You must have encountered the word ‘buffer’ somewhere in your life. In everyday usage, buffer refers to something that acts as an intermediary between two things that don’t get along. It’s a shield which moderates the impact of one thing over the other. In the programming world, buffer refers to an area where we temporarily store data before moving it to another place. Perhaps the most famous example would be copy-paste. When you copy something, it is stored in the buffer until you paste it somewhere. This concept is used extensively while building software systems and it’s important to make sure that the buffer behaves nicely at all times. Now you might ask, what does buffer behavior refer to? Why would it not behave nicely at all times? Continue reading “How To Deal With Buffer Overflow”

# Quantum Encryption And Black Holes – Part 2/2

In the previous post, we discussed about the concepts of quantum encryption and black holes. We also talked about how we do cryptography in the subatomic world. This blog post is a continuation of that discussion. As the title suggests, the overarching theme is the relationship between quantum encryption and black holes. Let’s continue talking about it then. Although quantum encryption looks extremely robust in theory, how practical is it? What do we know about its security and how is it related to black holes? We know that nothing can escape from black holes, so we need a way to understand more about the black holes. Continue reading “Quantum Encryption And Black Holes – Part 2/2”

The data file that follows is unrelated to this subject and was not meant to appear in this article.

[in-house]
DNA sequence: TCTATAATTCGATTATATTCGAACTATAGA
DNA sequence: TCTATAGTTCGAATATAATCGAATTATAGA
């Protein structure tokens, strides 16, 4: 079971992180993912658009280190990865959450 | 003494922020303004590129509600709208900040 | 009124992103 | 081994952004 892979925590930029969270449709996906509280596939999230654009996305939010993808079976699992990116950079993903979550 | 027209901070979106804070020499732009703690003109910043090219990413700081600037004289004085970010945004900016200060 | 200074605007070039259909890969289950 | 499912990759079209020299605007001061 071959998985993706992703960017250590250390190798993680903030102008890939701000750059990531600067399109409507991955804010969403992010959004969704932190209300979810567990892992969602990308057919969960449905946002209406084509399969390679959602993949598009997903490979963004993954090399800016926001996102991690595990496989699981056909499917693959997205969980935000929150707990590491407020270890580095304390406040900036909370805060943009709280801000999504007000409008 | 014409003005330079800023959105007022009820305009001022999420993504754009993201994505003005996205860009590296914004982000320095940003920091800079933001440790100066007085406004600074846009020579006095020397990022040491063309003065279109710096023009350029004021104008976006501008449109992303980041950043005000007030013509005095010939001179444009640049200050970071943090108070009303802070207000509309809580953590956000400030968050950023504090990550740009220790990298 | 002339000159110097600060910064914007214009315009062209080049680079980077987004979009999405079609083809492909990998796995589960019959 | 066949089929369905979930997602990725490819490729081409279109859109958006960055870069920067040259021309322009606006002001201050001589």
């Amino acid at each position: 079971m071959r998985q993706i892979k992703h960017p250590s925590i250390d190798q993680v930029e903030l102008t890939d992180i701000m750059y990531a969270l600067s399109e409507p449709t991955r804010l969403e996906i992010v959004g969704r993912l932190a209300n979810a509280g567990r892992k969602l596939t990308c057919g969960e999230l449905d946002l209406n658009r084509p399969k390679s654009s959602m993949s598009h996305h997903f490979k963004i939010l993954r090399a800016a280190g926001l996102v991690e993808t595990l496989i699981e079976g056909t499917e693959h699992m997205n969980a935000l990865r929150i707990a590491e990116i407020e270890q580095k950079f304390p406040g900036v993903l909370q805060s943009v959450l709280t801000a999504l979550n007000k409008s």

# Quantum Encryption And Black Holes – Part 1/2

Is that really the title? It looks like two random things mashed up together. Doesn’t make much sense, right? Well, recent research suggests that quantum encryption and black holes may be related. A proposed mathematical proof outlines the way in which information behaves in coded messages, and this may have implications for black holes. The proof basically suggests that the radiation spit out by black holes may retain information about them. The research not only focuses on encoding communications in quantum mechanical systems, but also addresses a long-standing question for theoretical physicists: What exactly happens to all the stuff that falls into a black hole? Is it possible to retrieve any information about the black hole? Continue reading “Quantum Encryption And Black Holes – Part 1/2”